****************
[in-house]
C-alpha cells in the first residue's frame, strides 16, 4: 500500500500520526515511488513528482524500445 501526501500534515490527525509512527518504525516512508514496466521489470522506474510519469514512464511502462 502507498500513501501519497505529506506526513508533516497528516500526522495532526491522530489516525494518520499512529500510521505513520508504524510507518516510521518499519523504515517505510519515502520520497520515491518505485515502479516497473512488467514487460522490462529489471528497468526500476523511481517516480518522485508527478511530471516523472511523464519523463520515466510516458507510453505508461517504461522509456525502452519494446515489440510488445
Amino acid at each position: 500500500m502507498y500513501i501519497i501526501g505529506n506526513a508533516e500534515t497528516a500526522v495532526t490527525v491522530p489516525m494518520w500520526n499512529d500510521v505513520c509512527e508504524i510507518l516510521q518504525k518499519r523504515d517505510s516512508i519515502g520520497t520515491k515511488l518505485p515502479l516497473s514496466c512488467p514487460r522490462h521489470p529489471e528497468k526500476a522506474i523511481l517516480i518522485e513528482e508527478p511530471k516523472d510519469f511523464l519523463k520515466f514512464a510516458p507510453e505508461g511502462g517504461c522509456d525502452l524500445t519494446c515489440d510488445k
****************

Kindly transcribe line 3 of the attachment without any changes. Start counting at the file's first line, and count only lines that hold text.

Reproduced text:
Amino acid at each position: 500500500m502507498y500513501i501519497i501526501g505529506n506526513a508533516e500534515t497528516a500526522v495532526t490527525v491522530p489516525m494518520w500520526n499512529d500510521v505513520c509512527e508504524i510507518l516510521q518504525k518499519r523504515d517505510s516512508i519515502g520520497t520515491k515511488l518505485p515502479l516497473s514496466c512488467p514487460r522490462h521489470p529489471e528497468k526500476a522506474i523511481l517516480i518522485e513528482e508527478p511530471k516523472d510519469f511523464l519523463k520515466f514512464a510516458p507510453e505508461g511502462g517504461c522509456d525502452l524500445t519494446c515489440d510488445k